The Yonkers rapper's compilation of the Def Jam years.
Adam Webb 2007
Nas might claim that hip hop is dead – and certainly, US CD sales are down 33% this year - but anyone familiar with either his music or his autobiography will attest that DMX has retained an almost impenetrable credibility. Raised on the notorious Yonkers housing projects, a life spent resisting (and occasionally relenting) the lure of NYC’s meanest streets has thrown up thicker plotlines than a Scorsese movie.
The post-9/11 album The Great Depression might have opened up a worldview beyond his immediate backyard, but the career trajectory of Earl Simmons remains a living embodiment of the flip side to the American Dream.
This is more than evident on The Definition Of X…, a compilation spanning his Def Jam career between 1998 and 2003, and which does pretty much what it says on the tin. Save for “Cradle 2 The Grave” outtake, “X Gon’ Give It To Ya”, there’s nothing of rarity value: just 20 solid tracks from one of rap’s most distinctive voices.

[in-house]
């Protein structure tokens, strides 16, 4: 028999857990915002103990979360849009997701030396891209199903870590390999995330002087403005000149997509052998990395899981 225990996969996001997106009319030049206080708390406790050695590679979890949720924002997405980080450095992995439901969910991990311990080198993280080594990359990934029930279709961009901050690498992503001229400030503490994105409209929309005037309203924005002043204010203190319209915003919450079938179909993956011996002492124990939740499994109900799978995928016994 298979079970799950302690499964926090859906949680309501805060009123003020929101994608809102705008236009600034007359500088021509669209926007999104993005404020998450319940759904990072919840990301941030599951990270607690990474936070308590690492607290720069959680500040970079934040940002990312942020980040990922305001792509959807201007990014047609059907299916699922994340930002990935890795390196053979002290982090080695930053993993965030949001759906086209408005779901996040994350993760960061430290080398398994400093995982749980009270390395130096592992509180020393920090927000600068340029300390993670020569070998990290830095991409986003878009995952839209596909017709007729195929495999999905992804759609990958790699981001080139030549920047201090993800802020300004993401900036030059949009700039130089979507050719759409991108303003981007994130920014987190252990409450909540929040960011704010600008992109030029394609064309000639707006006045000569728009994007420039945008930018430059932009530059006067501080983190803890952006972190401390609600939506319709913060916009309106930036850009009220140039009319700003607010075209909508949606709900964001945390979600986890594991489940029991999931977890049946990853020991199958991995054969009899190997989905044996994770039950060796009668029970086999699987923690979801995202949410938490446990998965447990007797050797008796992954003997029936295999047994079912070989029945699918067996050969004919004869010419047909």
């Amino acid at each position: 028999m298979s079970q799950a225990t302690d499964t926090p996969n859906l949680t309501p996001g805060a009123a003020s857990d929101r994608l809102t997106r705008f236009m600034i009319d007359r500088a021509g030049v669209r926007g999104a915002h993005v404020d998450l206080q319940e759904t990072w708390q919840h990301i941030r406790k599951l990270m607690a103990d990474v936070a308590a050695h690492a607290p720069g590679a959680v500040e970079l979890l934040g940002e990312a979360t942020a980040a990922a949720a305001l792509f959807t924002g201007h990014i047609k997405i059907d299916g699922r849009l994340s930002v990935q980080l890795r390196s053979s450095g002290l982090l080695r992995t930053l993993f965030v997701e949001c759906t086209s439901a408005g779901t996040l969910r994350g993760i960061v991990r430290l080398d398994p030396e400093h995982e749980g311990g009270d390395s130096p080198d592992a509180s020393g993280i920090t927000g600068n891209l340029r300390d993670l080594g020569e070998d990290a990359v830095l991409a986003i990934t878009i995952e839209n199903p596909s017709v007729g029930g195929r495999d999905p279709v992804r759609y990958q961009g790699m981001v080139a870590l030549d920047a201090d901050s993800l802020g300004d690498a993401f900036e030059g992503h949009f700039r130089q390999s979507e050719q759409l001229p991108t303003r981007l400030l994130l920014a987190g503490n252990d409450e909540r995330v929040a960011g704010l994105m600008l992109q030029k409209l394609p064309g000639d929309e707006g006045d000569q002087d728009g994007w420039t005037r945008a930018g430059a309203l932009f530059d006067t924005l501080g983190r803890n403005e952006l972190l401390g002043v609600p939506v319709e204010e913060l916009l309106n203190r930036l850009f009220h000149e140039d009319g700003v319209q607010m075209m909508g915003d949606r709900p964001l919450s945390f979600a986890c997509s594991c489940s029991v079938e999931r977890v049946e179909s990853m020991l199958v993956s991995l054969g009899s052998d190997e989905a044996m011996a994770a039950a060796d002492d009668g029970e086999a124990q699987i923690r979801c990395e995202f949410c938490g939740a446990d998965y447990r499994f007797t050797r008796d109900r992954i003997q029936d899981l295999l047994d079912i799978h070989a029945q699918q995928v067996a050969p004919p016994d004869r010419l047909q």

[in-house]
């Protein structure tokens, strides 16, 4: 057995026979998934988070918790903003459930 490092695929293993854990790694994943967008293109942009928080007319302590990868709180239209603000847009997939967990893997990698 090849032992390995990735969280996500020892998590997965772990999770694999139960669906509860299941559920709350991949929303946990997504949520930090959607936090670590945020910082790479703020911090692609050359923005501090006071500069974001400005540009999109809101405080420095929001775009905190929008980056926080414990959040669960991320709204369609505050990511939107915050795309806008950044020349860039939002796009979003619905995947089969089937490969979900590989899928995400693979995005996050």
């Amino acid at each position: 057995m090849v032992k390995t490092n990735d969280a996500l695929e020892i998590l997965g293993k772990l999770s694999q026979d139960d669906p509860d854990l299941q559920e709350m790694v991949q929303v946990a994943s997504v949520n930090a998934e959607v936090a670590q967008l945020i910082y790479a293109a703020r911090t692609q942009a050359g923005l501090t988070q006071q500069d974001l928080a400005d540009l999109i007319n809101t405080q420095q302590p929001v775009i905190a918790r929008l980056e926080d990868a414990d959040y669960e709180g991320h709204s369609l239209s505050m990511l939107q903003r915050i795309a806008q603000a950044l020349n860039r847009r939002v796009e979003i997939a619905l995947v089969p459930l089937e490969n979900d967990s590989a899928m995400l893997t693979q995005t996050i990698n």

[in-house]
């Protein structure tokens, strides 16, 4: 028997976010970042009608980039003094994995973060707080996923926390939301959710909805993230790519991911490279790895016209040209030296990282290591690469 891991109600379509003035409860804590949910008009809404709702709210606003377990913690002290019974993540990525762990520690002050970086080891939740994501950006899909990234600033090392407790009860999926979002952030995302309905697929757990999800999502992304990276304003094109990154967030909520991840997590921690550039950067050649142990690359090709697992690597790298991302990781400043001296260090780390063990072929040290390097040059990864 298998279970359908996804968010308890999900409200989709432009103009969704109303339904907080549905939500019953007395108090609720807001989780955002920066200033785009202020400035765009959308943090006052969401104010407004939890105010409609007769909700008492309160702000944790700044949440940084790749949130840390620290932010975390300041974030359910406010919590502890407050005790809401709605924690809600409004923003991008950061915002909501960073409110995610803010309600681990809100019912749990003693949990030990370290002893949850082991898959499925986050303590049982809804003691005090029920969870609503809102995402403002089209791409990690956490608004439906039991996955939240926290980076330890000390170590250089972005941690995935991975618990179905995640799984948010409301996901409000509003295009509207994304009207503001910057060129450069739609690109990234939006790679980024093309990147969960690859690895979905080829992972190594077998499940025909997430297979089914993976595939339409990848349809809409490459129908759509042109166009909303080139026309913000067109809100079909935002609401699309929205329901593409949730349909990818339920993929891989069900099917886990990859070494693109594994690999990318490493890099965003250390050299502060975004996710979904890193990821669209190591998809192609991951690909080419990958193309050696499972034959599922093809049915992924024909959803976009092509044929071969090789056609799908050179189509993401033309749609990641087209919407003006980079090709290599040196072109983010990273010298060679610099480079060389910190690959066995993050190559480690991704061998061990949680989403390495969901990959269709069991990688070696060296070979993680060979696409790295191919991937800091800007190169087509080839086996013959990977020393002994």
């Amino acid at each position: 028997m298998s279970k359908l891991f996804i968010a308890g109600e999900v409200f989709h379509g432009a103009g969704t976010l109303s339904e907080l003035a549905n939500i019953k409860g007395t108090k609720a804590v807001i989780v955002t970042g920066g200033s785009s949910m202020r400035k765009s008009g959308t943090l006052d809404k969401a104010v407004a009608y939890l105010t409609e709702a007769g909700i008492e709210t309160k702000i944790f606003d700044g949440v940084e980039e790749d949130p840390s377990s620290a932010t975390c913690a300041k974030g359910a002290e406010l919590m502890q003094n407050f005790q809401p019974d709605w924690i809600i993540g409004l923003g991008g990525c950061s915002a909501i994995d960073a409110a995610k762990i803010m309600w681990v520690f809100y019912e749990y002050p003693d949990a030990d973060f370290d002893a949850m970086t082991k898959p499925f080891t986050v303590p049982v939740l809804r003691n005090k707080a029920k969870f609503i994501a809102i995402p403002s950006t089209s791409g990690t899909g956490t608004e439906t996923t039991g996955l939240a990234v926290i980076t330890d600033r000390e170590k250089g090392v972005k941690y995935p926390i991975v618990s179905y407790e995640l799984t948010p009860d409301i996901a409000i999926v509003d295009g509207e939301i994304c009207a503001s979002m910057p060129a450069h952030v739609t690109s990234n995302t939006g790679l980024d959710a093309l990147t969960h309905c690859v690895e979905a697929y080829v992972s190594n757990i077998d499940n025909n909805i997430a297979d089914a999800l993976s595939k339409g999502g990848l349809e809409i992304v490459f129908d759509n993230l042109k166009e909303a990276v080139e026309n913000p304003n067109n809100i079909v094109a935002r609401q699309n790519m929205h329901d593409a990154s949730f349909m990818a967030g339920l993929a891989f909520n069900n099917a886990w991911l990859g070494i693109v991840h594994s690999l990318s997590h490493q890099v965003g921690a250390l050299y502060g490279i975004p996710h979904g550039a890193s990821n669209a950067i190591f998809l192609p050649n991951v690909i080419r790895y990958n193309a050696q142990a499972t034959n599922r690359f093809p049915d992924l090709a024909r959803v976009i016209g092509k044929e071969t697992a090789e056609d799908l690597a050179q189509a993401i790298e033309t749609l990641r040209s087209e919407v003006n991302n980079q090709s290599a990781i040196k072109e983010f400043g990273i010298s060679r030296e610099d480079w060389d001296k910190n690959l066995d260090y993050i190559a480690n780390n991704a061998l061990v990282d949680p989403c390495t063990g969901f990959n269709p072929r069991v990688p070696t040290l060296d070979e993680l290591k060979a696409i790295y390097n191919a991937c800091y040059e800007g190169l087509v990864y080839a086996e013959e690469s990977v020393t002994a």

That gravel pit rasp literally defines who DMX is - and the raw hustler who typified “It’s Dark & Hell Is Hot” barely alters his flow over the intervening years. Indeed, “Grand Champ” outtake “Where The Hood At” is among the highlights here, joined on the podium by album cut “Blackout” (featuring Jay-Z and The Lox), “Party Up”, “What’s My Name?” and the bleak ghetto fable “Slippin’”.
The unreconstructed wordplay hardly makes for family-friendly listening, but there’s a hardboiled truth about DMX that you wouldn’t find on, say, a 50 Cent record. And while this pick of the litter might not arrest hip hop’s commercial slide, it remains – for the uninitiated, at least - a pretty essential collection.